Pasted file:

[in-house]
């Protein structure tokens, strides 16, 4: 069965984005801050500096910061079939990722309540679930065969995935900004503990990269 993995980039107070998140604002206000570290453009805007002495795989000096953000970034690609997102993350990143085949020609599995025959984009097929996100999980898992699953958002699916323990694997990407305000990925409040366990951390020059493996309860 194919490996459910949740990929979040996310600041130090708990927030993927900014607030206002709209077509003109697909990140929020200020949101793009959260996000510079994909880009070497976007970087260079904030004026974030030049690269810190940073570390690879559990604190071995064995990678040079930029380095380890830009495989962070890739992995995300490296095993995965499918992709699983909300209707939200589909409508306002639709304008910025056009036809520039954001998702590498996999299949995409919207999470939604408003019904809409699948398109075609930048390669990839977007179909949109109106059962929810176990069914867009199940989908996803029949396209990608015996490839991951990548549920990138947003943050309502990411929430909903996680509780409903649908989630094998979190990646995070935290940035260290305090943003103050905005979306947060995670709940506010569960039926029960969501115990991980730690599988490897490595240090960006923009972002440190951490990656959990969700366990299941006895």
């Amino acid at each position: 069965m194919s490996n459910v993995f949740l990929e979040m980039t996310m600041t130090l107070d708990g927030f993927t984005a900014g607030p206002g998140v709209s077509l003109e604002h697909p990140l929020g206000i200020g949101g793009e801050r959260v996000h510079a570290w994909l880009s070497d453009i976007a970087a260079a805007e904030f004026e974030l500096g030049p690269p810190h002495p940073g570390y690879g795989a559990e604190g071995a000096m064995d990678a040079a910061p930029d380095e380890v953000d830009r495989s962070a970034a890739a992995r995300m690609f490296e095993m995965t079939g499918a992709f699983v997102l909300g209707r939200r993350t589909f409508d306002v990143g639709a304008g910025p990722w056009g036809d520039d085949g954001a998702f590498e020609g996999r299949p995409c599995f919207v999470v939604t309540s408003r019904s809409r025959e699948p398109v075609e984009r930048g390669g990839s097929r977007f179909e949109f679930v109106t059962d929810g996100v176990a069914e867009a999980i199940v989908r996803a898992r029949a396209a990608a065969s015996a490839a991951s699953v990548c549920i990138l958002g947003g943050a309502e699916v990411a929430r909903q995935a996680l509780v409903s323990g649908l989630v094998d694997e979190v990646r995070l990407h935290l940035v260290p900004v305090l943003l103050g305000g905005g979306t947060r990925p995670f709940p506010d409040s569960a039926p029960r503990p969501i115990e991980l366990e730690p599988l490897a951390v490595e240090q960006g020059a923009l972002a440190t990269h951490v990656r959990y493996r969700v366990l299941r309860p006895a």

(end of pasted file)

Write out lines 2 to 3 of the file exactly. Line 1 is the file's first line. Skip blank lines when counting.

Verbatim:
């Protein structure tokens, strides 16, 4: 069965984005801050500096910061079939990722309540679930065969995935900004503990990269 993995980039107070998140604002206000570290453009805007002495795989000096953000970034690609997102993350990143085949020609599995025959984009097929996100999980898992699953958002699916323990694997990407305000990925409040366990951390020059493996309860 194919490996459910949740990929979040996310600041130090708990927030993927900014607030206002709209077509003109697909990140929020200020949101793009959260996000510079994909880009070497976007970087260079904030004026974030030049690269810190940073570390690879559990604190071995064995990678040079930029380095380890830009495989962070890739992995995300490296095993995965499918992709699983909300209707939200589909409508306002639709304008910025056009036809520039954001998702590498996999299949995409919207999470939604408003019904809409699948398109075609930048390669990839977007179909949109109106059962929810176990069914867009199940989908996803029949396209990608015996490839991951990548549920990138947003943050309502990411929430909903996680509780409903649908989630094998979190990646995070935290940035260290305090943003103050905005979306947060995670709940506010569960039926029960969501115990991980730690599988490897490595240090960006923009972002440190951490990656959990969700366990299941006895």
């Amino acid at each position: 069965m194919s490996n459910v993995f949740l990929e979040m980039t996310m600041t130090l107070d708990g927030f993927t984005a900014g607030p206002g998140v709209s077509l003109e604002h697909p990140l929020g206000i200020g949101g793009e801050r959260v996000h510079a570290w994909l880009s070497d453009i976007a970087a260079a805007e904030f004026e974030l500096g030049p690269p810190h002495p940073g570390y690879g795989a559990e604190g071995a000096m064995d990678a040079a910061p930029d380095e380890v953000d830009r495989s962070a970034a890739a992995r995300m690609f490296e095993m995965t079939g499918a992709f699983v997102l909300g209707r939200r993350t589909f409508d306002v990143g639709a304008g910025p990722w056009g036809d520039d085949g954001a998702f590498e020609g996999r299949p995409c599995f919207v999470v939604t309540s408003r019904s809409r025959e699948p398109v075609e984009r930048g390669g990839s097929r977007f179909e949109f679930v109106t059962d929810g996100v176990a069914e867009a999980i199940v989908r996803a898992r029949a396209a990608a065969s015996a490839a991951s699953v990548c549920i990138l958002g947003g943050a309502e699916v990411a929430r909903q995935a996680l509780v409903s323990g649908l989630v094998d694997e979190v990646r995070l990407h935290l940035v260290p900004v305090l943003l103050g305000g905005g979306t947060r990925p995670f709940p506010d409040s569960a039926p029960r503990p969501i115990e991980l366990e730690p599988l490897a951390v490595e240090q960006g020059a923009l972002a440190t990269h951490v990656r959990y493996r969700v366990l299941r309860p006895a």